Our last few When Can I Watch columns directly reacted to films opening around us. We discussed J.J. Abrams’ Spielberg homage Super 8 for parents interested in bringing their children, then moved on to Richard Donner’s Superman: The Movie in response to the glut of superhero features fighting for your kids’ attentions. And while we’ll continue to reflect on current movie trends with the weekly Watch column, this installment returns to the project’s mission statement by pulling a geek classic off of the DVD shelf and figuring out when you can enjoy it with your budding film aficionado.
So slide that Van Halen cassette into your Walkman, slip into your purple Calvin Kleins, and power up the flux capacitor. We’re going to get the column up to 88 miles per hour and figure out when you can watch Back to the Future with your kids.
The Discussion: How I Met Your Mother
Robert Zemeckis’ Back to the Future trilogy always seemed to be about slacker teen Marty (Michael J. Fox) and his screwball scientist friend, Emmet “Doc” Brown (Christopher Lloyd), who somehow figured out how to travel back in time, then spent three films correcting a series of mistakes that started with their initial trip.
And for the most part, it’s still about Doc’s invention and Marty’s decades-spanning adventure behind the wheel of said device. But watching the film with my kids recently, I saw an entirely different movie. I saw the story of how George McFly (Crispin Glover) overcame otherworldly odds to meet his soul mate, Lorraine (Lea Thompson). For parents, that’s a solid gateway into Zemeckis’ crackling film … when you are ready to show it.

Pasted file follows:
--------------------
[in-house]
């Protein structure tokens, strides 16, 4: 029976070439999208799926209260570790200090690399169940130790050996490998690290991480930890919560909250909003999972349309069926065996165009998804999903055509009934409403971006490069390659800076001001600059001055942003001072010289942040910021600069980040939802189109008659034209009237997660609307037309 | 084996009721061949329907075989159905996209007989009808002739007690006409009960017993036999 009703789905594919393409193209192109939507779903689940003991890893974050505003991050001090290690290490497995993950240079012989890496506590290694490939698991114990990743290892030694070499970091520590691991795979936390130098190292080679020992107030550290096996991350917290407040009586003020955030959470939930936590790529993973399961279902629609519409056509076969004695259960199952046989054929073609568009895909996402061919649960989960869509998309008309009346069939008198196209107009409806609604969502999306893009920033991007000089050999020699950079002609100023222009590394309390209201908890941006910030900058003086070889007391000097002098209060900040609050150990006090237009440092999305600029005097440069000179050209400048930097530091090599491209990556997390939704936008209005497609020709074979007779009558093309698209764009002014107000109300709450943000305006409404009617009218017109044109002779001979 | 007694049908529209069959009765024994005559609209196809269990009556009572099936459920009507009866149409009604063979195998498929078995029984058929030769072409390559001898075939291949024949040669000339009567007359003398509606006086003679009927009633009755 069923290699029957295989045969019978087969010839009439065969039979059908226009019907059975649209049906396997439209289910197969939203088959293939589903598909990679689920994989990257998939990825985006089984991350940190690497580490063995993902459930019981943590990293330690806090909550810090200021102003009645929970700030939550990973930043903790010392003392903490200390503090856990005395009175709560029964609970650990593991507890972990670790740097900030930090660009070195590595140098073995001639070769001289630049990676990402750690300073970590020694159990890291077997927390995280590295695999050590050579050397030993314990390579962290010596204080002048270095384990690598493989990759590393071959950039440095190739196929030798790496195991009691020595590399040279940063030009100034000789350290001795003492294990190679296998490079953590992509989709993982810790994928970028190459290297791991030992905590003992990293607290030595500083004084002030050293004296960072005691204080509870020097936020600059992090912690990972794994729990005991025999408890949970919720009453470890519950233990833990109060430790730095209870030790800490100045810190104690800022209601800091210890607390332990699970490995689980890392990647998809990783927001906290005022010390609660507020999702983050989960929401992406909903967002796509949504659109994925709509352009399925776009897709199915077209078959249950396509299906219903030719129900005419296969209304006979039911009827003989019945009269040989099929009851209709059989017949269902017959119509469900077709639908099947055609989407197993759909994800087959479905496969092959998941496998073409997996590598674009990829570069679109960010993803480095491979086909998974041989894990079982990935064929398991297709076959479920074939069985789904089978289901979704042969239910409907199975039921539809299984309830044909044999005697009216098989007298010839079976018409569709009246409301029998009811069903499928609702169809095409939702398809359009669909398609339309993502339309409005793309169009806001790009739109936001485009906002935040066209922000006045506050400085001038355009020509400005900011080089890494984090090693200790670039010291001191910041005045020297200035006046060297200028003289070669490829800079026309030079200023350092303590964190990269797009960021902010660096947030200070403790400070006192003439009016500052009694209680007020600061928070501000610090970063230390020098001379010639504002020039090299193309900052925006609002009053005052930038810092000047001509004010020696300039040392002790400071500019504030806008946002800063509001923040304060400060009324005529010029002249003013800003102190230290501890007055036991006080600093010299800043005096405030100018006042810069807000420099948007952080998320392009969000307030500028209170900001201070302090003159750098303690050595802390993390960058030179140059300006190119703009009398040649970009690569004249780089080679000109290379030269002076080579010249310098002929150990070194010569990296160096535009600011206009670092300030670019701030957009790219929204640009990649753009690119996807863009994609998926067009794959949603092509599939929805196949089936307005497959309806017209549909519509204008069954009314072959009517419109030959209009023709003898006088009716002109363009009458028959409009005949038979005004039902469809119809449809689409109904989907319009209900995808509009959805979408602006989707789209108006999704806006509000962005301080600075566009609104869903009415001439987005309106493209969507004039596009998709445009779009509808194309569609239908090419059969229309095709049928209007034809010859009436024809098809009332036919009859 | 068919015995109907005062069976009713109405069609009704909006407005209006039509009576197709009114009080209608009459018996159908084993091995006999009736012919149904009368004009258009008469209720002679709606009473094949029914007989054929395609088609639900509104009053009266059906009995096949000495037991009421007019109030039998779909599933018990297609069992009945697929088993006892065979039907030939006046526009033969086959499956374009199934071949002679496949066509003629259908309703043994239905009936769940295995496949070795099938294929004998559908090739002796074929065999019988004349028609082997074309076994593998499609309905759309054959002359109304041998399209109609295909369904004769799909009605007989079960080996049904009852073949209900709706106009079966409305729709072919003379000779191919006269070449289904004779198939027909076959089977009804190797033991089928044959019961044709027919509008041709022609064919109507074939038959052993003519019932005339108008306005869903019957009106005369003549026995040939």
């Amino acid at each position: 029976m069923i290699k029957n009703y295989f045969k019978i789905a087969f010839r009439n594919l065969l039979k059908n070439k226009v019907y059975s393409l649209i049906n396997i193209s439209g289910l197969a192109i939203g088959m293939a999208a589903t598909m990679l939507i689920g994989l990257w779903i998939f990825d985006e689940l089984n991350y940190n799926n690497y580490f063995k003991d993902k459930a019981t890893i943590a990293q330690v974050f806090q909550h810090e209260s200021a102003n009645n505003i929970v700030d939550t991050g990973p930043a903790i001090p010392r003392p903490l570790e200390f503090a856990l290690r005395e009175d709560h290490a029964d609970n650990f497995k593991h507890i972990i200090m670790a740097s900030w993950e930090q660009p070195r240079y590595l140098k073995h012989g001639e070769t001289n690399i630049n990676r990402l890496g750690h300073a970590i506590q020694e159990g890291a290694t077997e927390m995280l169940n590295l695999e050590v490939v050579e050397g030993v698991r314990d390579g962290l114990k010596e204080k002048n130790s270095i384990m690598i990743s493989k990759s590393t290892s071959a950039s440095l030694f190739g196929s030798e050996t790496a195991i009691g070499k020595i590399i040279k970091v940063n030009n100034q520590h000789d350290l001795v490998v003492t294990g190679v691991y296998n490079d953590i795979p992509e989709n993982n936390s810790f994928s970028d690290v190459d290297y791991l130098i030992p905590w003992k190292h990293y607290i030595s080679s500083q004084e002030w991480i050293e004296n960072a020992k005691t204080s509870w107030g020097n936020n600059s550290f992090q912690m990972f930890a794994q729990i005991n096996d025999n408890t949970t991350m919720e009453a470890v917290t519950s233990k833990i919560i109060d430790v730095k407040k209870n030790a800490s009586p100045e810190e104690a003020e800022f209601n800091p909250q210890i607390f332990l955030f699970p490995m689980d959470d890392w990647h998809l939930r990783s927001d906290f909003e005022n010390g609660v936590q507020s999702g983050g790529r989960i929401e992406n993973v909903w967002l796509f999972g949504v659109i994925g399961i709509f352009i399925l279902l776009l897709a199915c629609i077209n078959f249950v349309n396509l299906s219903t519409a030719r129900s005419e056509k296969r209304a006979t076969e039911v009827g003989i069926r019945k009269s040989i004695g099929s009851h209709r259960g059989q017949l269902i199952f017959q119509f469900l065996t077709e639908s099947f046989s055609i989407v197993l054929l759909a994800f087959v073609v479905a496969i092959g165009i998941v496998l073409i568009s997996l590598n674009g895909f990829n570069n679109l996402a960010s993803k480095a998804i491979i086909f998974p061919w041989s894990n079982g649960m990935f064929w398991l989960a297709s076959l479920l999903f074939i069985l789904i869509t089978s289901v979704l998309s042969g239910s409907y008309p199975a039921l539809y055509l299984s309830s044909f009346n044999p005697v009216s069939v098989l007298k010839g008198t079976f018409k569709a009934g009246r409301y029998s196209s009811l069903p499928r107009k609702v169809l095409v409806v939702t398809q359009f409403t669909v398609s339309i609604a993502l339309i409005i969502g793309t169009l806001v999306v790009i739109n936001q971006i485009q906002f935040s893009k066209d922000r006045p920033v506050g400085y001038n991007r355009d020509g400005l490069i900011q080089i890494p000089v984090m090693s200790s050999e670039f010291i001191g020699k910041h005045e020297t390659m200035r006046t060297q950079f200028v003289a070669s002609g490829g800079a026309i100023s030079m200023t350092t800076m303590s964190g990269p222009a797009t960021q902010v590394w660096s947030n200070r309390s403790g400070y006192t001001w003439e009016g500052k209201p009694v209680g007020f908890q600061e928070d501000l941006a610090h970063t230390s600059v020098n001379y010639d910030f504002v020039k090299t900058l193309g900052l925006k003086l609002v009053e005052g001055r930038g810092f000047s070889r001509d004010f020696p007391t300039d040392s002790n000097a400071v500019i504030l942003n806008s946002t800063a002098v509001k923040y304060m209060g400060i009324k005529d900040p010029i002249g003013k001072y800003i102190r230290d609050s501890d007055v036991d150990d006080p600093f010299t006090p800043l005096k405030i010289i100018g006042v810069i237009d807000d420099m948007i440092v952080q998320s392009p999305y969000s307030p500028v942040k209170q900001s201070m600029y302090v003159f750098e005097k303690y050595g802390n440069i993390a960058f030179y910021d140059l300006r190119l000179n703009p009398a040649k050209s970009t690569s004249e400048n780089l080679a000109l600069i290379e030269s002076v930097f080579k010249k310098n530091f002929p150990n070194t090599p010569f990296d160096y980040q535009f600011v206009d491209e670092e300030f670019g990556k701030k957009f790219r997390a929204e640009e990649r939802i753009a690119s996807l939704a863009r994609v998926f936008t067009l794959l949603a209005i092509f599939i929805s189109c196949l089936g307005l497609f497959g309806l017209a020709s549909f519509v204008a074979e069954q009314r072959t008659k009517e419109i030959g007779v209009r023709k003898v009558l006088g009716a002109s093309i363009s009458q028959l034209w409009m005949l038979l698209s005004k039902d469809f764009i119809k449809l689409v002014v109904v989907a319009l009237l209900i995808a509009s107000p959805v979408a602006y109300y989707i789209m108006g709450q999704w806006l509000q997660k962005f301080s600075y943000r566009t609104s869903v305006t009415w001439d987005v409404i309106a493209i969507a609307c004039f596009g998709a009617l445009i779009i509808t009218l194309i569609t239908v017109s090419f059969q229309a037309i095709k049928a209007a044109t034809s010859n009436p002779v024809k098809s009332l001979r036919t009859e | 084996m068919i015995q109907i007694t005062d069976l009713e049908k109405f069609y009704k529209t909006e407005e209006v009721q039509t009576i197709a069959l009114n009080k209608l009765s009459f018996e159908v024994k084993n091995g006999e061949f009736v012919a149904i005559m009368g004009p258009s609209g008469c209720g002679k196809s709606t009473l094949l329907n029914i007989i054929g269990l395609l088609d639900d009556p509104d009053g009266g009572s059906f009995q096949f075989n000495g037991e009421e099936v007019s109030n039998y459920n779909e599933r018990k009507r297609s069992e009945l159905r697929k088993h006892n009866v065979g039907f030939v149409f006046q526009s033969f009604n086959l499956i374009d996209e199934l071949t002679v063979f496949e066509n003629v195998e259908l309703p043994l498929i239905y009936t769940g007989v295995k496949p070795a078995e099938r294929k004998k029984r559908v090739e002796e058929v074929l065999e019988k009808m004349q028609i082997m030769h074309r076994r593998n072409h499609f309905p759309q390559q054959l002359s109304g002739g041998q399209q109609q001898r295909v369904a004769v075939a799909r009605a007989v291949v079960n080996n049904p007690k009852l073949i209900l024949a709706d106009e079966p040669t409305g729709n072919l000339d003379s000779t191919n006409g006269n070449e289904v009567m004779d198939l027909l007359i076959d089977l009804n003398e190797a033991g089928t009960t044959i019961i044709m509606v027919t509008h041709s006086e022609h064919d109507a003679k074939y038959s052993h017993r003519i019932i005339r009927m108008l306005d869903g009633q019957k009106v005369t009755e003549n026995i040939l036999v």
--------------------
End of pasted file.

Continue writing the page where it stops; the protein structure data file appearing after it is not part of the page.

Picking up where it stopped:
My wife, Michele, and I met in college. I can tell you the exact moment we met. Literally, I can close my eyes and watch it unfold. We’re standing in line getting breakfast prior to a training event for our school’s orientation program. We were the last two people in line for food, and there was only one orange juice container left. I told her she could have it, and we struck up a conversation that’s still going on 17 years later.